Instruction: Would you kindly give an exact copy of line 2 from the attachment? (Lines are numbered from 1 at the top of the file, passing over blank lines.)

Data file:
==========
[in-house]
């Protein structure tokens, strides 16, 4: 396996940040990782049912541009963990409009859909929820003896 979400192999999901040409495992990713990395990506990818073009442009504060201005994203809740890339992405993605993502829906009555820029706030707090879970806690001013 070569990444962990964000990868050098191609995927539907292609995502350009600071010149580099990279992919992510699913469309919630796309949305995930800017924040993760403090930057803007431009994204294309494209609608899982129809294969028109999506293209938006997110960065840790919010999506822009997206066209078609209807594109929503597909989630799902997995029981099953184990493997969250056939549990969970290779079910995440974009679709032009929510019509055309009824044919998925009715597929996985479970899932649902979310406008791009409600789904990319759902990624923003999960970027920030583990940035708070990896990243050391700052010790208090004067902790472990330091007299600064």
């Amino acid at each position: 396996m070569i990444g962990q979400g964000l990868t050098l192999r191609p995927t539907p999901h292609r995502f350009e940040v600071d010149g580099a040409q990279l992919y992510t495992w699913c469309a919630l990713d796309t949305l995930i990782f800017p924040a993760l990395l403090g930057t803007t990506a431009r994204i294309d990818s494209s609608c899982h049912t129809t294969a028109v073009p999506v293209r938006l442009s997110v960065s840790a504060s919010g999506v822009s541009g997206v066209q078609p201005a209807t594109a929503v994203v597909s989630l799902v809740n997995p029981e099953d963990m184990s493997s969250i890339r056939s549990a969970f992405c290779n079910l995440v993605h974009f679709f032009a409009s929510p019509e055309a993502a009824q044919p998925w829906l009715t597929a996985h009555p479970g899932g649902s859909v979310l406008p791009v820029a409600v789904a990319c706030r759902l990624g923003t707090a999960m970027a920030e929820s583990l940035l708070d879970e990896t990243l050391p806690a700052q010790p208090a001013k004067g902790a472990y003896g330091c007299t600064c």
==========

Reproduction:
């Protein structure tokens, strides 16, 4: 396996940040990782049912541009963990409009859909929820003896 979400192999999901040409495992990713990395990506990818073009442009504060201005994203809740890339992405993605993502829906009555820029706030707090879970806690001013 070569990444962990964000990868050098191609995927539907292609995502350009600071010149580099990279992919992510699913469309919630796309949305995930800017924040993760403090930057803007431009994204294309494209609608899982129809294969028109999506293209938006997110960065840790919010999506822009997206066209078609209807594109929503597909989630799902997995029981099953184990493997969250056939549990969970290779079910995440974009679709032009929510019509055309009824044919998925009715597929996985479970899932649902979310406008791009409600789904990319759902990624923003999960970027920030583990940035708070990896990243050391700052010790208090004067902790472990330091007299600064």